Peter Balch - Home

Kodak Vecta Webcam

This webcam is fitted into a Kodak Vecta camera. The flash is a National Hyper Flash Gun (B2). The webcam is a LogiLink 640x480.

The 6 LEDs of the webcam are fitted into the flash gun in place of a flashbulb. They are switched on by turning the film winder.

The Vecta was made in the UK between 1963 and 1966. The flashgun is approximately the same age. The tripod is modern.

Neither the camera nor the flashgun are rare or valuable so I don't feel guilty re-purposing them.

How it was made

I started with a Logilink 6 LED webcam. A decent reliable webcam with 640x480 at 30fps.

I removed the lens and enlarged the hole until the webcam lens could poke through. I removed all the internal gubbins and replaced it with a sheet of 1.5mm polystyrene. Then I used hot-glue to fix the webcam case in place.

I stripped the inside of the flashgun. There a huge amount of space inside.

I removed the 6 LEDs from the webcam and soldered them onto a circle of perf-board. The 7 leads (one cathode and 6 anodes) are connected via enamelled copper wire. I added 6 individual 100R resistors inside the flashgun case. (Probably, one 18R resistor would work as well.) The perf-board is mounted on a piece of dowel hot-glued into the flash-bulb adapter. The LEDs are splayed-out so they point at the reflector.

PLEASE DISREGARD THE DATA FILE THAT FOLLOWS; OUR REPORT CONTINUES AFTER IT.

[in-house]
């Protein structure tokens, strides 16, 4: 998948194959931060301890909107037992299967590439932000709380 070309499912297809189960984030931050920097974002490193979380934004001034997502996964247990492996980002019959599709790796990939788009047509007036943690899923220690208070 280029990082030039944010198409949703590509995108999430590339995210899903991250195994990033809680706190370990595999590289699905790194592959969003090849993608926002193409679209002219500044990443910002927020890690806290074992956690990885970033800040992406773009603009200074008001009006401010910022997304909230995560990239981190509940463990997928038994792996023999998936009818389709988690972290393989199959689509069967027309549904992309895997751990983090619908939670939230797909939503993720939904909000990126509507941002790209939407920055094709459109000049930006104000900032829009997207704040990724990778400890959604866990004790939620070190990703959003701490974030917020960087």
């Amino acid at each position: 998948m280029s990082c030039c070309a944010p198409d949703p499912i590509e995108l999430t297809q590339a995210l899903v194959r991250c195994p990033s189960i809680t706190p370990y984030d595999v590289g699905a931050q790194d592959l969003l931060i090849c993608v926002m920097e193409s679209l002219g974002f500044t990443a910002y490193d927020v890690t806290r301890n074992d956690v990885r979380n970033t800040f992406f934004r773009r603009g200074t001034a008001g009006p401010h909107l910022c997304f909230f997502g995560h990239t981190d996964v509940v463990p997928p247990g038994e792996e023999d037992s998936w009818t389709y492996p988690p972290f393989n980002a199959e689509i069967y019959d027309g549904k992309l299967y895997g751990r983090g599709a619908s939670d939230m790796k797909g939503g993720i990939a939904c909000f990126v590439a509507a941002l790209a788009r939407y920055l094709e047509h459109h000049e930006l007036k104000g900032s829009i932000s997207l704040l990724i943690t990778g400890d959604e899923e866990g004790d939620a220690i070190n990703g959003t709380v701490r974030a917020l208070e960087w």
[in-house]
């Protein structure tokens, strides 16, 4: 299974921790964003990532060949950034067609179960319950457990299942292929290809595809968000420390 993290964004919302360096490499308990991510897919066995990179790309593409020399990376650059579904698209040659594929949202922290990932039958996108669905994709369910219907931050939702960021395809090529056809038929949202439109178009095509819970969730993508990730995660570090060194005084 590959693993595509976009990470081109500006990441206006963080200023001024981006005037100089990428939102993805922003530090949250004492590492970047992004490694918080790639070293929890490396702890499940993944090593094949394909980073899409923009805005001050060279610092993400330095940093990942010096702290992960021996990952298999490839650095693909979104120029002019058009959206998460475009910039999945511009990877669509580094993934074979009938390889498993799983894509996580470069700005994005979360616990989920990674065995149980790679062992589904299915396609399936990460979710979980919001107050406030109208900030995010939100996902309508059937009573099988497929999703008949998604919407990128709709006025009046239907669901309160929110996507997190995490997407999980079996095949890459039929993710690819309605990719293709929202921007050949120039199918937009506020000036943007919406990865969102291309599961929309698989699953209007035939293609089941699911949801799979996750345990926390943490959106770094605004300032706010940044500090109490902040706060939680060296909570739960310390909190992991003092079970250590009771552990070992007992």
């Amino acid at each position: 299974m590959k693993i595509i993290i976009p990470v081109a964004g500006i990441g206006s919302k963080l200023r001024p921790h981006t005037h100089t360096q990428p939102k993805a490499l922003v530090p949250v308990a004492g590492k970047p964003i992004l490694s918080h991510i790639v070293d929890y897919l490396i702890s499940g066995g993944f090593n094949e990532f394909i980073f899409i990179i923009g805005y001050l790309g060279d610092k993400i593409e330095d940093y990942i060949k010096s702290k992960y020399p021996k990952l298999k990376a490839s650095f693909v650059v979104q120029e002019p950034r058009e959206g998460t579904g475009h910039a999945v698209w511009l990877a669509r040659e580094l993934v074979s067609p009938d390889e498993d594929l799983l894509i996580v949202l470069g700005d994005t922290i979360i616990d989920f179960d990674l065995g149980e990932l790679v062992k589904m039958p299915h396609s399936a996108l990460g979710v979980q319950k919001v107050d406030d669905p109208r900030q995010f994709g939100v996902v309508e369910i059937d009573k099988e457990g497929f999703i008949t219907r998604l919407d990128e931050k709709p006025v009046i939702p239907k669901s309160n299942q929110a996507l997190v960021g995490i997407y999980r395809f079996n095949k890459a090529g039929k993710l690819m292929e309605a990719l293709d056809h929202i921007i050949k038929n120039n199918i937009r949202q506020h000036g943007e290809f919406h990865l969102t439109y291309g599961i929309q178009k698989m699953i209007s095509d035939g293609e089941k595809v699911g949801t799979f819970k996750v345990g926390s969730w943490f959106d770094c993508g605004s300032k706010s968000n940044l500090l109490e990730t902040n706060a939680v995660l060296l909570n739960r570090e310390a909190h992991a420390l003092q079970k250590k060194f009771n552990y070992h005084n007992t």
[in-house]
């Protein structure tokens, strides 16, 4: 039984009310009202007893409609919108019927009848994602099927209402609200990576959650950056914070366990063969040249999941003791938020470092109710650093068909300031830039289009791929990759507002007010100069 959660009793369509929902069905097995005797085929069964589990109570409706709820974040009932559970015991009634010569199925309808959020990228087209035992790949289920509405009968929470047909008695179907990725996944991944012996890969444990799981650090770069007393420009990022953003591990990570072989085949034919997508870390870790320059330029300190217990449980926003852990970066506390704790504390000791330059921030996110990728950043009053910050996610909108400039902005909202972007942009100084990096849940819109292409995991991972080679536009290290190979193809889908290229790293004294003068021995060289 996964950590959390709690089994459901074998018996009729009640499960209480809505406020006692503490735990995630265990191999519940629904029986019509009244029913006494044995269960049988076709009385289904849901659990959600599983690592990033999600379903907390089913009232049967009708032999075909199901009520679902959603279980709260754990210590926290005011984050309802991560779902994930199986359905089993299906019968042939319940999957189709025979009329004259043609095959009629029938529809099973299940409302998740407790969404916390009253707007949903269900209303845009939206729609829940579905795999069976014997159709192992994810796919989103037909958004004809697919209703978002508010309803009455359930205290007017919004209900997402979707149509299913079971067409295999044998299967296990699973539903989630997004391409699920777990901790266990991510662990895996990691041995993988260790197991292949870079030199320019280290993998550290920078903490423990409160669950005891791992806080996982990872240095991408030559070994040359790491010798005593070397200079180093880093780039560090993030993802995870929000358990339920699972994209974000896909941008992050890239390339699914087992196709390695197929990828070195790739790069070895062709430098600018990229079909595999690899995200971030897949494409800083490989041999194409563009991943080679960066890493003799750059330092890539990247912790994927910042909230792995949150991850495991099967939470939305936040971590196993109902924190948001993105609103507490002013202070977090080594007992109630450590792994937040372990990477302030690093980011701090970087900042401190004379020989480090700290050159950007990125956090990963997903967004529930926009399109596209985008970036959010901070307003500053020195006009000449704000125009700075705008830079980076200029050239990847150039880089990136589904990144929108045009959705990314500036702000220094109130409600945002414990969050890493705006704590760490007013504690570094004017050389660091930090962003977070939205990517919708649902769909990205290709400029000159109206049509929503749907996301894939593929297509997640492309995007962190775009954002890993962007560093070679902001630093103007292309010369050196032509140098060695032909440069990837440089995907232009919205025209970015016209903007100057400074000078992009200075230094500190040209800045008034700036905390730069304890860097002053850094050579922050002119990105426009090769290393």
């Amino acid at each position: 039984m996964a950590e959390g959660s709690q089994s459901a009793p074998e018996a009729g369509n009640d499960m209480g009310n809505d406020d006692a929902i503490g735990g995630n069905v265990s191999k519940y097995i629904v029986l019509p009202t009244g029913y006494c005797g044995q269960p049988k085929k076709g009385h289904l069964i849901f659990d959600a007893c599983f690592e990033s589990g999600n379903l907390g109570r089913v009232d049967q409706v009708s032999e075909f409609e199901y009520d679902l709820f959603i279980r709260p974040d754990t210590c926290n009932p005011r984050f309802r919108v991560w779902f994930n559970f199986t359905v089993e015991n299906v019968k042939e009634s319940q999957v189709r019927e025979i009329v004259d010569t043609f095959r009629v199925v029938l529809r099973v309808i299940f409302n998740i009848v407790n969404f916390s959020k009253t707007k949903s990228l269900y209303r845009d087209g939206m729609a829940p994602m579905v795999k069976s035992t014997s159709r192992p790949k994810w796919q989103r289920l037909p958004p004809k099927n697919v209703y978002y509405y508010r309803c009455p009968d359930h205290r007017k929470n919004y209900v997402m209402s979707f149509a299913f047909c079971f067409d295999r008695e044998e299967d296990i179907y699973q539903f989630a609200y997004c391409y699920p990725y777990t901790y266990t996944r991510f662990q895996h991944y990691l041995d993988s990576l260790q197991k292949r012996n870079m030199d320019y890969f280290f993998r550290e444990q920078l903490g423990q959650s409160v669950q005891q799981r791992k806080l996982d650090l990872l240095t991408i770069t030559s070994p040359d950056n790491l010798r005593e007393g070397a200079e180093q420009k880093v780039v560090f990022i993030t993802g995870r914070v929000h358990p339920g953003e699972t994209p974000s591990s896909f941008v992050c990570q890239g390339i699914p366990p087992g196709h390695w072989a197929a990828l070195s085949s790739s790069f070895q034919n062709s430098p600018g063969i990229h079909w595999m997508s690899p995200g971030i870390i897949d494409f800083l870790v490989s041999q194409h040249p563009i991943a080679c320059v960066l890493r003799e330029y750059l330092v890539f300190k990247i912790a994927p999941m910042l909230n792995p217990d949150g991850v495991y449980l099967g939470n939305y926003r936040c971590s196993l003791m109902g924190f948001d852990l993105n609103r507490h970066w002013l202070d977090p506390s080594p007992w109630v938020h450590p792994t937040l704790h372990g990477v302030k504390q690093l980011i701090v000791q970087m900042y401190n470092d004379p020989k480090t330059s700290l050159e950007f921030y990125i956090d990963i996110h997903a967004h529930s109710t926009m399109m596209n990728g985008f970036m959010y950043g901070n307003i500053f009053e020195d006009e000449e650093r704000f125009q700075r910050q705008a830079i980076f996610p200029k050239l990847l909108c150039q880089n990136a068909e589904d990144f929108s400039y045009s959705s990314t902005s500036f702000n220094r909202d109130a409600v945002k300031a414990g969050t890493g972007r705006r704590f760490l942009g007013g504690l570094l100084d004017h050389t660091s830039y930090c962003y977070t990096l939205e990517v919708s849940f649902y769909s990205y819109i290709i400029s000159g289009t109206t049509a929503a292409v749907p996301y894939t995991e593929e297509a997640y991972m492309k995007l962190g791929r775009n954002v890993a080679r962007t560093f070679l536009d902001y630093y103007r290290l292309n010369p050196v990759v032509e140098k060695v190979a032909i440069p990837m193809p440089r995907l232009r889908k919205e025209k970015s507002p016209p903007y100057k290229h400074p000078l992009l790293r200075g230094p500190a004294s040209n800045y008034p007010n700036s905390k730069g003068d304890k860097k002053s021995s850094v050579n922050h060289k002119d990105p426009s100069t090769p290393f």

The two wires powering the LEDs are soldered to the grey flashgun lead. The lead is poked through a hole drilled in the side of the camera. The innards of the flashgun plug are removed so that the lead can pass right through it.

I filed an eccentric on the wider handle and hot-glued a small pushbutton so it would be drpressed when the winder was turned. It acts as the on/off switch for the LEDs.

The LEDs take their power from the 5V of the USB (the red and black wires).

The Logilink has a microphone. I hot-glued it behind a small hole drilled to the right of the viewfinder.

I drilled a hole in the top of the camera and bolted the flashgun on - the Vecta does not have any provision for a flash.

I drilled a hole in the bottom of the camera and bolted on the tripod - the Vecta could not take a tripod either.


Other projects:
Hacking an antique clock
Old Telephones
An Orrery-Clock
A steampunk mouse
A 1960s webcam
A sgian dubh memory stick
A wheeled mouse
An external disk drive
A 1930s webcam
A Vintage Intercom